The median duration of reported ‘heavy or moderate bleeding’ was 5 days (Q1–Q3: 4–7); the same time span was shown for the number of spotting days (median 5 days, Q1–Q3: 4–7). 23.4% of the participants noted a stronger bleeding after already reducing to spotting or even a bleeding-free day.

If vaginal bleeding persisted until the control appointment (usually after 14 days), 28.8% of these women finally had a D&C with histologically confirmed RPOC. On the other hand, only 5 of 80 women with a terminated bleeding (6.25%) ended up with histological proven RPOC. Therefore, the odds ratio of histological proven RPOC of women presenting with a persistent bleeding at the control appointment is 6.06 (95% CI 2.15–17.10) compared to the terminated bleeding group. Moreover, 84.9% of the women with a persistent bleeding at the control appointment showed abnormalities in the ultrasound examination (53.4% with clear signs of RPOC and 31.5% with at least questionable signs of RPOC). No patient with a terminated bleeding and missing signs for RPOC on ultrasound after 14 days needed a D&C during the follow-up period of three months.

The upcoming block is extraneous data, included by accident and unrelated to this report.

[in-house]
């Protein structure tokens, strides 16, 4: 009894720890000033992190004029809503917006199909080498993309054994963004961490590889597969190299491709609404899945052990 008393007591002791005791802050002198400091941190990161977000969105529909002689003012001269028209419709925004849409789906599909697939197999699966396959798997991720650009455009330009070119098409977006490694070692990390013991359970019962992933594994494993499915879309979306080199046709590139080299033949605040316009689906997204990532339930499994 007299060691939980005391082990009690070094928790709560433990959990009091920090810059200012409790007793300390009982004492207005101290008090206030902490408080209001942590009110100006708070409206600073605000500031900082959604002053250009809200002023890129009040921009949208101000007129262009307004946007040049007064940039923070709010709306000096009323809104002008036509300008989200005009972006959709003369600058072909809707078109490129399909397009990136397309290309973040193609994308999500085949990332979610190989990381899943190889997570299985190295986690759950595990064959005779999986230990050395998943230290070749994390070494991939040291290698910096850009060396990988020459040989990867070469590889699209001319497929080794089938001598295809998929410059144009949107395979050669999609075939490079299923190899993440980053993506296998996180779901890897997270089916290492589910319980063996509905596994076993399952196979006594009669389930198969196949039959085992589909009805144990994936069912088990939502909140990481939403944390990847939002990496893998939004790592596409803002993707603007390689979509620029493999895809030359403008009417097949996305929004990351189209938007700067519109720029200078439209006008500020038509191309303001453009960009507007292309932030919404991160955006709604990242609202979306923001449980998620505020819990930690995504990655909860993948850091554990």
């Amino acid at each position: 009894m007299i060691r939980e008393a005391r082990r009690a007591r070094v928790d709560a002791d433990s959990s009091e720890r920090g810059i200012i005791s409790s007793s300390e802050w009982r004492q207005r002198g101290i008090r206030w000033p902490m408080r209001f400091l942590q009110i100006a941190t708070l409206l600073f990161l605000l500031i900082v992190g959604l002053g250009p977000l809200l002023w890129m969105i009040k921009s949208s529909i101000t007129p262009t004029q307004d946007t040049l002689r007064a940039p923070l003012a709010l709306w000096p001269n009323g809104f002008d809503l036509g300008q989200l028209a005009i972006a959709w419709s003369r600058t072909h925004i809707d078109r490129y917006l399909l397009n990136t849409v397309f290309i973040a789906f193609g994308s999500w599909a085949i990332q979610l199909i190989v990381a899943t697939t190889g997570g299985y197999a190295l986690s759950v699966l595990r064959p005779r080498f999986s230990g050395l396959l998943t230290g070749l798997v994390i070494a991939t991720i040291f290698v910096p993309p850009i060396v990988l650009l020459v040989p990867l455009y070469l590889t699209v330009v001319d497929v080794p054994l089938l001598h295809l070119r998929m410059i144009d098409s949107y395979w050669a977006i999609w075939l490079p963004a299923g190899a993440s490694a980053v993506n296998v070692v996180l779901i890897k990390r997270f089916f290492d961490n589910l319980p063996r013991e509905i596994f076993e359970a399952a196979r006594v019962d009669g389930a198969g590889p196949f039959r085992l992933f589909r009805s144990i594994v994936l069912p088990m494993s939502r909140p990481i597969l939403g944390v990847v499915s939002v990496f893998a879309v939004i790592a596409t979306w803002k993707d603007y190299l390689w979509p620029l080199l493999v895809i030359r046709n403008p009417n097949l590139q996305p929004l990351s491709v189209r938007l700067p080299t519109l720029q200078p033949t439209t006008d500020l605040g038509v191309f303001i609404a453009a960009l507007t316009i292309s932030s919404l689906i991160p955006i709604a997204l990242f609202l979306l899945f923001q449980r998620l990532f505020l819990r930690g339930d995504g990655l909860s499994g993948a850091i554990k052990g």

Additionally, binary and ordinal logistic regression analyses were performed to scan for predictive factors of overall and sonographic success. The results for each regression model can be found in detail as supporting information (Table S1 and S2). In both models, effects of ‘persistent bleeding at control appointment’ (p = 0.007 and p = 0.048) as well as leukocytes (p = 0.013 and p < 0.001) were negative and significant–indicating a lower chance of success.